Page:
A magistrate judge in the U.S. District Court for the District of Oregon recently made findings and recommendations to dismiss a purported class action against Kroger subsidiary Fred Meyer. The suit alleges that the retailer’s background check process for prospective employees violates the Fair Credit Reporting Act by both failing to properly disclose that a report will be run, and failing to comply with the statute’s procedural requirements before taking adverse action against an applicant.
The EEOC recently released an informal discussion letter suggesting that employers may be obligated to do more than just maintain a separate file for employee medical records, especially when those records are in an electronic format. Both the Americans with Disabilities Act of 1990 (“ADA”), as amended, and the Genetic Information Non-Discrimination Act of 2008 (“GINA”) require employers to maintain a confidential medical record, which is separate from the employee’s other personnel file(s), for information about the employee’s medical conditions, medical history or “genetic information.” The statutes do not, however, specify how such records are to be maintained or what level of security must be in place to protect the confidentiality of medical or genetic information.
An employer who allegedly posted to an employee’s Facebook and Twitter accounts without her consent may face liability for its actions, according to a federal judge in Illinois. The case is Maremont v. Susan Fredman Design Group, Ltd., in the U.S. District Court for the Northern District of Illinois (2011 U.S. Dist. LEXIS 26441, March 15, 2011).
On January 19, 2011, the United States Supreme Court issued a unanimous ruling in National Aeronautics and Space Administration v. Nelson, finding that questions contained in background checks NASA conducted on independent contractors are reasonable, employment-related inquiries that further the government’s interests in managing its internal operations. Stating that “[t]he challenged portions of the forms consist of reasonable inquiries in an employment background check,” the Court reversed a Ninth Circuit decision that the questions NASA asked of the contractors invaded their privacy.
On August 25, 2010, the German government approved a draft law concerning special rules for employee data protection, originally proposed by the Federal Ministry of the Interior. A background paper on the draft law was published on August 25, 2010.
How would you handle the following situation? You have recently learned that one of your employees “posted” on Facebook complaining about the company, specifically commenting on work conditions and wages. Several other employees have made comments on this employee’s Facebook page and a discussion has ensued. These comments and complaints are damaging to the company’s reputation and portray the company in a negative light.
Your natural inclination may be to instruct the employee to take these comments down and prohibit him from continuing to use Facebook to discuss work issues. Yet, unions may be looking for you to do exactly that so they can try to file an unfair labor practice charge with the National Labor Relations Board (“NLRB”). Employers have the right to protect their reputations and to prevent the possible disclosure of confidential information. But unions may try to construe the above situation and the employer’s reaction to it as interference with an employee’s right to engage in concerted activity, a violation of Section 8 of the National Labor Relations Act (“NLRA”). Notably, such an argument by unions could apply to both unionized and non-unionized employers.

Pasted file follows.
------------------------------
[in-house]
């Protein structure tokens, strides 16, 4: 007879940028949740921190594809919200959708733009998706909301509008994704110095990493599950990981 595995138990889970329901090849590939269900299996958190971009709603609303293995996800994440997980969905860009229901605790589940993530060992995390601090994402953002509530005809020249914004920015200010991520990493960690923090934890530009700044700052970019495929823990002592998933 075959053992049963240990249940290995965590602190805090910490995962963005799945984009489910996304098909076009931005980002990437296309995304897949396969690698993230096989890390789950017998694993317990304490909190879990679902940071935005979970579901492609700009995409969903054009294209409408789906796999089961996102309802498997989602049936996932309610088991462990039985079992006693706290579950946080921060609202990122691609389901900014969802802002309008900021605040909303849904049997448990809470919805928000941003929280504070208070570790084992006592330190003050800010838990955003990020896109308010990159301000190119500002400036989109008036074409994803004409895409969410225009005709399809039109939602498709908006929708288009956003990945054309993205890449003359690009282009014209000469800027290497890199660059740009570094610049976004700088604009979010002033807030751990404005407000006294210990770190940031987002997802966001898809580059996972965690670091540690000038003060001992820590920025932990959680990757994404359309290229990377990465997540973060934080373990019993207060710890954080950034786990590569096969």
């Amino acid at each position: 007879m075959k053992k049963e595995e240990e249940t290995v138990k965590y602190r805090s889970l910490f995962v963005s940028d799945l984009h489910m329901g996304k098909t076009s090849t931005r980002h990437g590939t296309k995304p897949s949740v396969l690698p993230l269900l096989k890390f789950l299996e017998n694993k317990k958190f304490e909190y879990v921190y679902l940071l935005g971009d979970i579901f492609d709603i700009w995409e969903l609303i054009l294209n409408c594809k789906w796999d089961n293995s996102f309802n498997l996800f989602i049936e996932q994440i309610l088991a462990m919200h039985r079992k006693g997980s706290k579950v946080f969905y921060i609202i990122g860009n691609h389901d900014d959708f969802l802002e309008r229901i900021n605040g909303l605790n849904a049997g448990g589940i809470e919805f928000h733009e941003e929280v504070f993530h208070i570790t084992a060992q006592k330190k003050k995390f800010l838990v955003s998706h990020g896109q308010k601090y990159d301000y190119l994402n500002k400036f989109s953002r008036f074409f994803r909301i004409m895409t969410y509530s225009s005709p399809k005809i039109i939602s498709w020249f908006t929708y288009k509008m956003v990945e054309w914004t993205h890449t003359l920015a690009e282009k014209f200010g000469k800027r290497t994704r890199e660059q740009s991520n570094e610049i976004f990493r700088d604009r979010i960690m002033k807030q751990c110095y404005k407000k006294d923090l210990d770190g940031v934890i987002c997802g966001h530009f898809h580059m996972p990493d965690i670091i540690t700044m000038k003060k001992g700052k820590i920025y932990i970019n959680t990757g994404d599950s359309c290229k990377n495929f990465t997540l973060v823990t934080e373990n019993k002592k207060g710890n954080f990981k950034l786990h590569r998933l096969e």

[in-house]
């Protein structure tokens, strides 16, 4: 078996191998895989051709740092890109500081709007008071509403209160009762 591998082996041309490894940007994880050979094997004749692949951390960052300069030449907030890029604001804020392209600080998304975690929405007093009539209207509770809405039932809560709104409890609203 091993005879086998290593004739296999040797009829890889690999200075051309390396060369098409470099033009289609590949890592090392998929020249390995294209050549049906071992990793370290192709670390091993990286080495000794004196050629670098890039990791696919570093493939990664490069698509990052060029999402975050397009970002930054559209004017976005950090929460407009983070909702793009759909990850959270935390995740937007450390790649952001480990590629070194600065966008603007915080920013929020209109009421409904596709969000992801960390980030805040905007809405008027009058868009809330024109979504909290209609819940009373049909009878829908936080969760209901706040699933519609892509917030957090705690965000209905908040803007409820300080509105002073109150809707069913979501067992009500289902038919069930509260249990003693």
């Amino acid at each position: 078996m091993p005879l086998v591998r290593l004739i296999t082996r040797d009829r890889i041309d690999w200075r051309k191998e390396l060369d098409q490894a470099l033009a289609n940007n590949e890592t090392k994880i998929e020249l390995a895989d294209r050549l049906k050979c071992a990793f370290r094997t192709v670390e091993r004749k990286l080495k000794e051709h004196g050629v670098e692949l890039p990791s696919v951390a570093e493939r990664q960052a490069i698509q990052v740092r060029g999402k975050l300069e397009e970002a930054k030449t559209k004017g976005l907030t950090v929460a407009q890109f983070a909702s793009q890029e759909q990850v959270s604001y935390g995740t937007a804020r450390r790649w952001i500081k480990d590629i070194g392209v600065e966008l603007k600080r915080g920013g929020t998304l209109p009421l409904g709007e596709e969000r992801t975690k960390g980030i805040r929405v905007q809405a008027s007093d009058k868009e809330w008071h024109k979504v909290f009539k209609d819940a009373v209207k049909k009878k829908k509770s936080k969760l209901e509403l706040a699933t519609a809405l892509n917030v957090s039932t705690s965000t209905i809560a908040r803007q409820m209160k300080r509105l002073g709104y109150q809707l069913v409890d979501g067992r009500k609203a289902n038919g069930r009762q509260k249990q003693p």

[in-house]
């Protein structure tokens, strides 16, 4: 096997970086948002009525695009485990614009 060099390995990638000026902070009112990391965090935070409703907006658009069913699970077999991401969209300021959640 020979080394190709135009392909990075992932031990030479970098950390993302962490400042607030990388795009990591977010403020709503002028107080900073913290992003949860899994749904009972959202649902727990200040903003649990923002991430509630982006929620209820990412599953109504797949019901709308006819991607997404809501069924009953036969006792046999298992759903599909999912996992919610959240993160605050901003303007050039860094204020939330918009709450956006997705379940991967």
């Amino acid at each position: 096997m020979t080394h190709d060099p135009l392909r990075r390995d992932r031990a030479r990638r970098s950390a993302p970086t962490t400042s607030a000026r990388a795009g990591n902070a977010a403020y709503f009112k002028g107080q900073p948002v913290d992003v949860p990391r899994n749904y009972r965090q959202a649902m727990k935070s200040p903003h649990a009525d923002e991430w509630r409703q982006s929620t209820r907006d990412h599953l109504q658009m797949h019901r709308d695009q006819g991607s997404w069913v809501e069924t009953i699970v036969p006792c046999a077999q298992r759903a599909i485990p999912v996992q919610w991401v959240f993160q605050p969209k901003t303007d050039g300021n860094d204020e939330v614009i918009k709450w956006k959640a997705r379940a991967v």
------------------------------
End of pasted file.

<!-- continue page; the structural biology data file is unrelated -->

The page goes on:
As reported on Hunton and Williams LLP’s Privacy and Information Security Law Blog, on August 10, 2010, Illinois Governor Pat Quinn signed the Employee Credit Privacy Act, which prohibits most Illinois employers from inquiring about an applicant’s or employee’s credit history or using an individual’s credit history as a basis for an employment decision. The definition of “employer” under the Act exempts banks, insurance companies, law enforcement agencies, debt collectors and state and local government agencies that require the use of credit history.
On July 20, 2010, Hunton & Williams LLP announced the release of the first edition treatise Privacy and Data Security Law Deskbook (Aspen Publishers). The deskbook provides a detailed overview of the workplace issues affected by information privacy and data security law and is a practical one-stop loose-leaf guide for privacy professionals, compliance officers and lawyers responsible for privacy or data security.
For an employer preparing to defend against a legal action by a disgruntled employee, few moments are as intoxicating as digging into the employee’s electronic files on the company-owned computer. The golden dirt often emerges in the form of a gossipy e-mail or an internet search for something racier than the sports scores.
A recent decision out of the Pennsylvania courts is a caution to employers who are required to produce employee personnel information in responding to court or agency proceedings. Jane Doe v. Wyoming Valley Health Care System, Inc., (PA Super., December 18, 2009) raised the issue of how much privacy employees can expect in the information provided to their employers and kept in their company personnel files.